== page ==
The medieval to rennaissance billhook
More is known about Roman era tools, c 100BC to 500AD, than those from later periods. The Dark Ages followed the collapse of the Roman Empire, and it is not until the time of the Anglo Saxons, and later the Normans, that any real evidence can be found. Artefacts such as billhooks are very rare - old iron and steel was a valuable resource, and worn out tools would be recycled into new.
However there is one source that has survived - the illuminated manuscript. From the 10th to the 16th century there are many surviving manuscripts, often Books of Hours, a form of Prayer Book. February and March were the months for vine pruning, and thus illustrations of billhooks being used for this purpose are plentiful. Occasionally ecclesiastical carvings and stained glass windows also provide further evidence.
The heading for this site shows an illustration, from the Breviari d'amor (c 1288) written in Occitan (probably in Béziers, France) by Master Ermengaud (died 1322), of a hooded peasant pruning vines with a large double bladed billhook. The use of the blade in an upwards slicing motion, towards the user, rather than a downward chopping motion, away from the user, is typical of this usage. It is not known who illustrated this copy of the manuscript.
German c 1423. Frantz Weingartman (literally vineyardman) was a resident in the almshouses for retired tradesmen in the Nürnberger region of Bavaria (now modern Germany). All residents had their image recorded in the house book (Die Hausbücher).
With the introduction of the printing press into England by William Caxton in the middle of the 15th century, book production relied less on the writers and illuminators of manuscripts. The movable metal type invented by Gutenberg, and the use of woodcuts for illustrations meant that books could be produced in quantities hitherto unknown. By the Elizabethan period, i.e. the 2nd half of the 16th century, a period of enlightenment saw the printing of many technical and scientific books, including many treatises on gardening. Various herbals had been published over the previous century, but one of the first books on gardening was Thomas Tusser's One hundred Pointes of Good Husbandrie, which appeared in 1557,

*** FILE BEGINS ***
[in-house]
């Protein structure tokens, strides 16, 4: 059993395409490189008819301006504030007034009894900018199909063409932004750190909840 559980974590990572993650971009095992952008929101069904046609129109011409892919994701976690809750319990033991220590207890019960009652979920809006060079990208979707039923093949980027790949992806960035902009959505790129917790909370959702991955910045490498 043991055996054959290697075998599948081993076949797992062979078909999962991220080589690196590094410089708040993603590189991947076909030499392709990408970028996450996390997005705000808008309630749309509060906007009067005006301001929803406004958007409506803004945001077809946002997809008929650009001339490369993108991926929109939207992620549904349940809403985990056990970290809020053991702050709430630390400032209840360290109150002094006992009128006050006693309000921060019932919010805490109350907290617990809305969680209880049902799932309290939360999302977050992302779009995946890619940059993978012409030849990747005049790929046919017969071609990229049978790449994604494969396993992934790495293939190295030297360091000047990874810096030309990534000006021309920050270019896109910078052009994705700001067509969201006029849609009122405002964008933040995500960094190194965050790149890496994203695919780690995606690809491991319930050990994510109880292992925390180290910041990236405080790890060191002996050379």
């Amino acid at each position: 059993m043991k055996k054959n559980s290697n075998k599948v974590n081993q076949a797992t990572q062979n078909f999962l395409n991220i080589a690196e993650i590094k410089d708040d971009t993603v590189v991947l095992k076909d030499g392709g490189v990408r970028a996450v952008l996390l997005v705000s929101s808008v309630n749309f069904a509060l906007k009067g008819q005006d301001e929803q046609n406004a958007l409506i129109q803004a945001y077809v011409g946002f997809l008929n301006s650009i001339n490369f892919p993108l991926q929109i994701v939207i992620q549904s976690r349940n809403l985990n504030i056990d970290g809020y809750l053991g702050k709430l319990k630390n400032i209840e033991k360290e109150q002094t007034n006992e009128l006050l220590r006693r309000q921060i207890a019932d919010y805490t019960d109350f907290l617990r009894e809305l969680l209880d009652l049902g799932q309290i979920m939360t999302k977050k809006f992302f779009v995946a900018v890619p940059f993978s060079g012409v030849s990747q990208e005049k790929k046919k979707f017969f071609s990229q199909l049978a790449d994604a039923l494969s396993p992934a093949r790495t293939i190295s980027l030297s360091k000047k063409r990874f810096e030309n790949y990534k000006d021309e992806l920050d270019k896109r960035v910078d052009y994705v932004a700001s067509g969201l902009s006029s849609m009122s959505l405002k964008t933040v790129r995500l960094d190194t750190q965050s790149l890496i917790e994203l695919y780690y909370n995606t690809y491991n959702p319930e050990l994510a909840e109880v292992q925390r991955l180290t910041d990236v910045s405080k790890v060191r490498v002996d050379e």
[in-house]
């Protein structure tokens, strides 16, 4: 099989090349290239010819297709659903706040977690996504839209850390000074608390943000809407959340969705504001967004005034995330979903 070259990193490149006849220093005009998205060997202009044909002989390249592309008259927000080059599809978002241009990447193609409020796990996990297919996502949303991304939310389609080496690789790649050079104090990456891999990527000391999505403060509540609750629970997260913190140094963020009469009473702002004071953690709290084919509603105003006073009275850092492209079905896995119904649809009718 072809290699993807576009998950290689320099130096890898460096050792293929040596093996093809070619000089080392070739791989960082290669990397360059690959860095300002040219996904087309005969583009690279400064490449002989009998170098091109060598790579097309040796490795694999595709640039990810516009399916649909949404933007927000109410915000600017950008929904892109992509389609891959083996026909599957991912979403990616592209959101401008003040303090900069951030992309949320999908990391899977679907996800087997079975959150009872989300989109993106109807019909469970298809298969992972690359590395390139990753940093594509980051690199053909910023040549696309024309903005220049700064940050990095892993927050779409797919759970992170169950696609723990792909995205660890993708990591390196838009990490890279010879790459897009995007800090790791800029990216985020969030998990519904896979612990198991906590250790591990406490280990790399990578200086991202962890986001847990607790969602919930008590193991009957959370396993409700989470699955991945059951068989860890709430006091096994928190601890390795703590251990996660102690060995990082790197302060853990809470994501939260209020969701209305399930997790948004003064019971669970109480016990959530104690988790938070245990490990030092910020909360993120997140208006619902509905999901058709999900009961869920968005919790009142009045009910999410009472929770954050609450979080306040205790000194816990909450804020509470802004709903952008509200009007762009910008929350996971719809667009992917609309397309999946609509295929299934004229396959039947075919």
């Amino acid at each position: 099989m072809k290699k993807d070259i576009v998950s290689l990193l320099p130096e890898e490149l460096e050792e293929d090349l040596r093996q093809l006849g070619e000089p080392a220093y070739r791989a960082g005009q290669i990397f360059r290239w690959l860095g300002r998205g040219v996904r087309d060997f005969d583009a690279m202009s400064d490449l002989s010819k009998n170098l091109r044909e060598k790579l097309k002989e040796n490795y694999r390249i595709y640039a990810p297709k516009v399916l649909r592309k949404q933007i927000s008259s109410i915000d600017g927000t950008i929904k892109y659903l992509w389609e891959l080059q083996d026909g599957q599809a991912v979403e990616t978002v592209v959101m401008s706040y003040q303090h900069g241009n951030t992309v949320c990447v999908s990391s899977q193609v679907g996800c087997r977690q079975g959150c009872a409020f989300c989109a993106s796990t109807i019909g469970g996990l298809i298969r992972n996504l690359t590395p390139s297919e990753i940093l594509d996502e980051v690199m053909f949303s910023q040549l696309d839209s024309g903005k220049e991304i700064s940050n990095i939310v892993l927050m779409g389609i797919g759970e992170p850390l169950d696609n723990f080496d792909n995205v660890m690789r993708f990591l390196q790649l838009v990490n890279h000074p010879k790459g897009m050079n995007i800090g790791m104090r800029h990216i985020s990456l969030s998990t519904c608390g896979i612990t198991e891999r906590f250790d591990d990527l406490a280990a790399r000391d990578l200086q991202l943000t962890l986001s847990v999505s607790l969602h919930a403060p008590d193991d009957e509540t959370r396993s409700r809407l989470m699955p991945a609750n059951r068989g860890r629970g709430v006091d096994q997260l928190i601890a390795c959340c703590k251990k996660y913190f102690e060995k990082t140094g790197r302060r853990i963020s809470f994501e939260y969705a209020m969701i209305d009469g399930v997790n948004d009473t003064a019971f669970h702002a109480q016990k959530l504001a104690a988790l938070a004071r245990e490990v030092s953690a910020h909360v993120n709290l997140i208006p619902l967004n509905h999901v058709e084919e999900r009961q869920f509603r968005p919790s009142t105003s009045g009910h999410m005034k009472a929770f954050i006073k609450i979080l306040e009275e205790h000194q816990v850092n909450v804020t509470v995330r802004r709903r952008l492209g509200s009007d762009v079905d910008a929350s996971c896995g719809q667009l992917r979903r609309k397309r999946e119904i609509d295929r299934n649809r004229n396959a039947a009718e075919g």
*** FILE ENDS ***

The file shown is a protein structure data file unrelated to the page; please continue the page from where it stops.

A French nobleman's hunting knife in the shape of a billhook. This decorated billhook is probably late 16th century, and is typical of the tools made for the rich landowners. Its beauty and value must have contributed greatly to its preservation in an almost unused condition. This one from the V&A Museum London. Similar can be seen in the museums of Paris, Rouen and Metz. The ones from Metz are part of a group of tools including a pruning saw and spring loaded pruners, indicating use in a gardening context, rather than hunting. The back blades on the 'serpettes' appear to have a single bevel, like those on the English 'Milton Hatchet'.
One of the earliest printed illustrations of billhooks can be found in the 1572 book on grafting by Leonard Mascall, A Booke of The Arte and Manner How to Plant and Graffe All Sorts of Trees, in which he shows a Great Knyfe with a Chesill Heade, a Proyning Knife and a Vine Knyfe (plus other assorted tools). Translated from a French manuscript of David Brossar, L’art et Maniere de Semer Pepins et de Faire Pepiniere, it describes how the tools are use in the pruning and grafting of fruit trees etc.
This image shows another range of pruning hooks and billhooks. Originally page 30 in the The Orchard and the Garden (1594), and page 34 in the Expert Gardener (1640) in 1654 they were later included in the Country-mans recreation. The author, William Hunt, took his sources from various French and Dutch publlications.
This collection of pruning tools made in Moulins (France) date from the late 16th century. Like the one from the V&A, above, they are highly decorated tools for a gentleman landowner. Note that the curious file-hammer-awl combination shown in Mascall's work, above, actually exists. This collection is now in the Metropolitan Museum of Art in NewYork.